Viewing current period vs. quarter-to-date vs. year-to-date is a common layout used in financial reports. Often this layout is managed using substitution variables that automatically pass in the current period / QTD / YTD members. Or you could use range functions with hidden columns to retrieve additional periods and then sum them up for presentation back to the user.
In this blog I will share another option that leverages a delivered FR function, without needing substitution variables or hidden columns.
The Match Function
In the Financial Report studio tool, there is a member function available called “Match”. A common use of this function would be to dynamically select members that all match a particular naming convention. For example, if all your revenue accounts started with A_41xx, but the accounts were not organized in a hierarchy structure that met the reporting need of grouping all revenue together, you could use the match parameter to dynamically select all the revenue accounts.
Variation on a theme
So coming back to my report, my user requirement was for three columns of data. The first column was a single period value, picked by the user in their POV, not driven by a variable. The second column was the Quarter-to-date value based on the same user-selected base period. And the third column was the Year-to-date value, again for the same base period. In the outline, I had QTD and YTD members for each period (leveraging shared members).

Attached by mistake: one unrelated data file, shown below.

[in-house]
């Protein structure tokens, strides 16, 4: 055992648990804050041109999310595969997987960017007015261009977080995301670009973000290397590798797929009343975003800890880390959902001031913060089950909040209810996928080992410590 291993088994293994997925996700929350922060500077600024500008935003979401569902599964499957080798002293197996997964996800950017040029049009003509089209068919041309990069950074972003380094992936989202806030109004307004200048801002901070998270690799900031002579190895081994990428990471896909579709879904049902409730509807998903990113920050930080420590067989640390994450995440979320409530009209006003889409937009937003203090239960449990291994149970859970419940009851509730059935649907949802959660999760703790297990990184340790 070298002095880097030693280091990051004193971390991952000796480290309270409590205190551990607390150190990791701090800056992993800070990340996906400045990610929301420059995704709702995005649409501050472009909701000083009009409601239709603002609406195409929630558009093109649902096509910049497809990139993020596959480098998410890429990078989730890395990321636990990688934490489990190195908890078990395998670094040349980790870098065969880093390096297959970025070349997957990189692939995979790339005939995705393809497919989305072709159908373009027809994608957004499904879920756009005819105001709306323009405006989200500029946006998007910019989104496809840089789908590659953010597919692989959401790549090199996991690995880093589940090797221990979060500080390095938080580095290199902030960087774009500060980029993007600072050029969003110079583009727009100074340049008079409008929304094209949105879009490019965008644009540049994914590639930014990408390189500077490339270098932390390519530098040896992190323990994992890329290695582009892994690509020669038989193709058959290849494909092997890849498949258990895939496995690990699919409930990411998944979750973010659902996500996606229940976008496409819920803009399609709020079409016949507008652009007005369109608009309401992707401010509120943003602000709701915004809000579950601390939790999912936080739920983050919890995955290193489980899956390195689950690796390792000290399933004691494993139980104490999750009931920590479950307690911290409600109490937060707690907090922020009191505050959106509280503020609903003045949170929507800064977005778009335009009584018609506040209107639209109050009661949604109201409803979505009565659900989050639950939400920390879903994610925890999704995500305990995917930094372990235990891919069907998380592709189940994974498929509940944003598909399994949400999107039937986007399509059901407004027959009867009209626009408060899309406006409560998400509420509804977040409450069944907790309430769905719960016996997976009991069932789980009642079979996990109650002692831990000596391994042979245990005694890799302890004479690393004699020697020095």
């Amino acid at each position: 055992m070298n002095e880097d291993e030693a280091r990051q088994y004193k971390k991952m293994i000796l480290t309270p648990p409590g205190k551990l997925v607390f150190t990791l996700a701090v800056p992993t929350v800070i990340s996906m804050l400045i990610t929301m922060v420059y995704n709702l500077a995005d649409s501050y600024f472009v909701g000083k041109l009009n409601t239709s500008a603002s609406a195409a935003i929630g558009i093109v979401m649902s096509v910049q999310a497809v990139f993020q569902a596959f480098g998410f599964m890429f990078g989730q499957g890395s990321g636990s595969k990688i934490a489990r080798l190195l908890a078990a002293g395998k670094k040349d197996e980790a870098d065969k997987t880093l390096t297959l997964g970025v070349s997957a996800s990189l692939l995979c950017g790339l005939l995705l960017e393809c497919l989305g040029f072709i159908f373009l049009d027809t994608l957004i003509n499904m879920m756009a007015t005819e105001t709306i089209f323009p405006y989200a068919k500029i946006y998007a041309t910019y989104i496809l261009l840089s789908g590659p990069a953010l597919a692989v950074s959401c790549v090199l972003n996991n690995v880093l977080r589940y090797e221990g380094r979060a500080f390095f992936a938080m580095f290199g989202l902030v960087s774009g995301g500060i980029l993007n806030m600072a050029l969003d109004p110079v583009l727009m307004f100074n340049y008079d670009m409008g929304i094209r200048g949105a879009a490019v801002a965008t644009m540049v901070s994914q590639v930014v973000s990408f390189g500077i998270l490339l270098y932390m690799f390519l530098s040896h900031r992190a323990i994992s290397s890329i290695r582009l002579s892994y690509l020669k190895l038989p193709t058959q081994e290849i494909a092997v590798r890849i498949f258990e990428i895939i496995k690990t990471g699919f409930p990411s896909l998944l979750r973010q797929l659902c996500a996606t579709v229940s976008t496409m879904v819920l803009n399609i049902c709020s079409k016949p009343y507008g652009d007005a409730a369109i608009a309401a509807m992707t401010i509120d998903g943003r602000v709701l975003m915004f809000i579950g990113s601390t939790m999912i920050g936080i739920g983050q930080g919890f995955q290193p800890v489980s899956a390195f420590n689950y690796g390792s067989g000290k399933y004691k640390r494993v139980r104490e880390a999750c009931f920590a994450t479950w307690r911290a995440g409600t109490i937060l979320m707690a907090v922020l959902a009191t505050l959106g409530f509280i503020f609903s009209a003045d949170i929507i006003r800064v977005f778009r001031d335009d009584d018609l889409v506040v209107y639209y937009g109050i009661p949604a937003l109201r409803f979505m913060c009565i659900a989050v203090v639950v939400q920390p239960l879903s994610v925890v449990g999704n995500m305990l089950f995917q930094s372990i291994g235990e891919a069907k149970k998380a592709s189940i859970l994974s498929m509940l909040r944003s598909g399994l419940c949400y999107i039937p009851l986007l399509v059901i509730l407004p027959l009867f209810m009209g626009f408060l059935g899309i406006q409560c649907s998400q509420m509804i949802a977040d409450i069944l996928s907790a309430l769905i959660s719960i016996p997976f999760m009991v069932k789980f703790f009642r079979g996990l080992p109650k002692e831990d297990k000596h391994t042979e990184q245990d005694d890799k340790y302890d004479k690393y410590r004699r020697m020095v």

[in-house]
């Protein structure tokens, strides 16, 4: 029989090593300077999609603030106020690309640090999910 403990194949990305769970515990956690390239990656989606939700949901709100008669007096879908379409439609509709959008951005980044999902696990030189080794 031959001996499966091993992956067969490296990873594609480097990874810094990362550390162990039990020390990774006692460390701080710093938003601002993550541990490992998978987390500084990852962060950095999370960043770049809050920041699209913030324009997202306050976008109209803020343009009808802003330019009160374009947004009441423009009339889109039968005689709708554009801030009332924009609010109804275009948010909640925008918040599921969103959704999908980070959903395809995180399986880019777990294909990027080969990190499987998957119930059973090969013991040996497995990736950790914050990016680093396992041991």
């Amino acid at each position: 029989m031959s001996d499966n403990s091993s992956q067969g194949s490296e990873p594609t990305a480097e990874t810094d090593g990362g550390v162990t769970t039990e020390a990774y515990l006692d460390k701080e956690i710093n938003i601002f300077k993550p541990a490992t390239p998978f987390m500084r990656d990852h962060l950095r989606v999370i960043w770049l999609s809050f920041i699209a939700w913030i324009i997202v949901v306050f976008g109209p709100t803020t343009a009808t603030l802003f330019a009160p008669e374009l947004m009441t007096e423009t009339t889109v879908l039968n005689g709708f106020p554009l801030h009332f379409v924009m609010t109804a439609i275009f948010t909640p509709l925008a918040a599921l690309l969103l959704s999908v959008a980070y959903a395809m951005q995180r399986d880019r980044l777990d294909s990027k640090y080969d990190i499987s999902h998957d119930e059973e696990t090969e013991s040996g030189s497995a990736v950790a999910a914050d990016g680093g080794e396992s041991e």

Because the initial base period needed to be user-selected, I could not just use substitution variables to drive the period member for the three columns. The other options I looked at were: 1) the hidden column technique (which was fine for YTD, but a challenge for Quarter-to-date); and 2) prompting the to user pick all three periodic values to show in the report (“Aug”, “QTD Aug”, “YTD Aug”). But that felt clumsy and probably a bit annoying from a user perspective. What I really wanted was a ‘concatenate’ capability. After looking at all the functions available, I wondered if you could use the Match function to do exactly that – concatenate the “QTD “ and “YTD “ strings to the user POV period value.
Turns out it works fabulously! Here are the steps:
- In the QTD column, I choose the match function:
2. In the function value, I type “QTD Current Point of View for Period”
3. I follow the same process for the YTD column. In the end, my report layout looks like this:
The end result
When the user runs the report, they only need to put in the single period member:
And the report comes back with that period, plus the respective QTD and YTD retrievals!
Questions? Comments? Feel free to reach us at:
Amy Stine, email@example.com
Jon Harvey, firstname.lastname@example.org